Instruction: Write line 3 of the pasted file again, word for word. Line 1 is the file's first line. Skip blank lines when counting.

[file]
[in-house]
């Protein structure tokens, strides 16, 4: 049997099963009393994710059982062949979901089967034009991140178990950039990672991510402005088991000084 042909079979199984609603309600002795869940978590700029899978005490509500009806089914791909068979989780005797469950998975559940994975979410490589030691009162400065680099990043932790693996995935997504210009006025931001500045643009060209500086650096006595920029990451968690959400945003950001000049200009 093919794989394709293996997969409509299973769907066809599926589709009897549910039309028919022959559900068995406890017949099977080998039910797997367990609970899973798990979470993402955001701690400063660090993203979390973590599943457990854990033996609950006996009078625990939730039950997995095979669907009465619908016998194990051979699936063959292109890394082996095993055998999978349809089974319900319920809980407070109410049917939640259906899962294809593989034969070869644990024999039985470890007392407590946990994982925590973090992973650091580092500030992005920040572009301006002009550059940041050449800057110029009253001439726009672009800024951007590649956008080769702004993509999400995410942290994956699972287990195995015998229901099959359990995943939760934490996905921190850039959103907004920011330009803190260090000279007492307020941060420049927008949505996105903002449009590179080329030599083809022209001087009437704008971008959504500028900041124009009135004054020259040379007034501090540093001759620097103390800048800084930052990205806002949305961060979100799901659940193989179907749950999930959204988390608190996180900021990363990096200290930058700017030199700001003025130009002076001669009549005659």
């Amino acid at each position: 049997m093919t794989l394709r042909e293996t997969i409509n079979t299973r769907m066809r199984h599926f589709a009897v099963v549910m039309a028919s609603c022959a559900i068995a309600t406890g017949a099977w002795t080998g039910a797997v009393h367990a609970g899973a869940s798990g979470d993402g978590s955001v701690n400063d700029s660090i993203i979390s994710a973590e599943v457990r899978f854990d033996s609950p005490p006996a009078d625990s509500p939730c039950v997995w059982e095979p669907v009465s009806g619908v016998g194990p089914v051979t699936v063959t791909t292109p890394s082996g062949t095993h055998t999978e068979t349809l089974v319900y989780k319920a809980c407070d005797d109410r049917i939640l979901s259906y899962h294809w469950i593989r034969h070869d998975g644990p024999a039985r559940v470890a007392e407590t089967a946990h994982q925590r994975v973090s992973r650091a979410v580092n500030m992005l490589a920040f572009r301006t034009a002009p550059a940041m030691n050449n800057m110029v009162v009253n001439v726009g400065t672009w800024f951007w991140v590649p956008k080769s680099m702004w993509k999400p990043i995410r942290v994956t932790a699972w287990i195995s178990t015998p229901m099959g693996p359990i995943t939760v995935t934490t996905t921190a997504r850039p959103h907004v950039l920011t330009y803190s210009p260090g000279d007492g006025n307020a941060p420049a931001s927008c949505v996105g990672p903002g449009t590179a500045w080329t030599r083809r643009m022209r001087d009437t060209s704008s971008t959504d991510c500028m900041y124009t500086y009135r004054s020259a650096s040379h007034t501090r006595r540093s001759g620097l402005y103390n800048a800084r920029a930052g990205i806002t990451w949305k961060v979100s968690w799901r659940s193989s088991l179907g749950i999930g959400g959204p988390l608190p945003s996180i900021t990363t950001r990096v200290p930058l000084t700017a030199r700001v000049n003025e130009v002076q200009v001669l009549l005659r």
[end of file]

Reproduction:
């Amino acid at each position: 049997m093919t794989l394709r042909e293996t997969i409509n079979t299973r769907m066809r199984h599926f589709a009897v099963v549910m039309a028919s609603c022959a559900i068995a309600t406890g017949a099977w002795t080998g039910a797997v009393h367990a609970g899973a869940s798990g979470d993402g978590s955001v701690n400063d700029s660090i993203i979390s994710a973590e599943v457990r899978f854990d033996s609950p005490p006996a009078d625990s509500p939730c039950v997995w059982e095979p669907v009465s009806g619908v016998g194990p089914v051979t699936v063959t791909t292109p890394s082996g062949t095993h055998t999978e068979t349809l089974v319900y989780k319920a809980c407070d005797d109410r049917i939640l979901s259906y899962h294809w469950i593989r034969h070869d998975g644990p024999a039985r559940v470890a007392e407590t089967a946990h994982q925590r994975v973090s992973r650091a979410v580092n500030m992005l490589a920040f572009r301006t034009a002009p550059a940041m030691n050449n800057m110029v009162v009253n001439v726009g400065t672009w800024f951007w991140v590649p956008k080769s680099m702004w993509k999400p990043i995410r942290v994956t932790a699972w287990i195995s178990t015998p229901m099959g693996p359990i995943t939760v995935t934490t996905t921190a997504r850039p959103h907004v950039l920011t330009y803190s210009p260090g000279d007492g006025n307020a941060p420049a931001s927008c949505v996105g990672p903002g449009t590179a500045w080329t030599r083809r643009m022209r001087d009437t060209s704008s971008t959504d991510c500028m900041y124009t500086y009135r004054s020259a650096s040379h007034t501090r006595r540093s001759g620097l402005y103390n800048a800084r920029a930052g990205i806002t990451w949305k961060v979100s968690w799901r659940s193989s088991l179907g749950i999930g959400g959204p988390l608190p945003s996180i900021t990363t950001r990096v200290p930058l000084t700017a030199r700001v000049n003025e130009v002076q200009v001669l009549l005659r």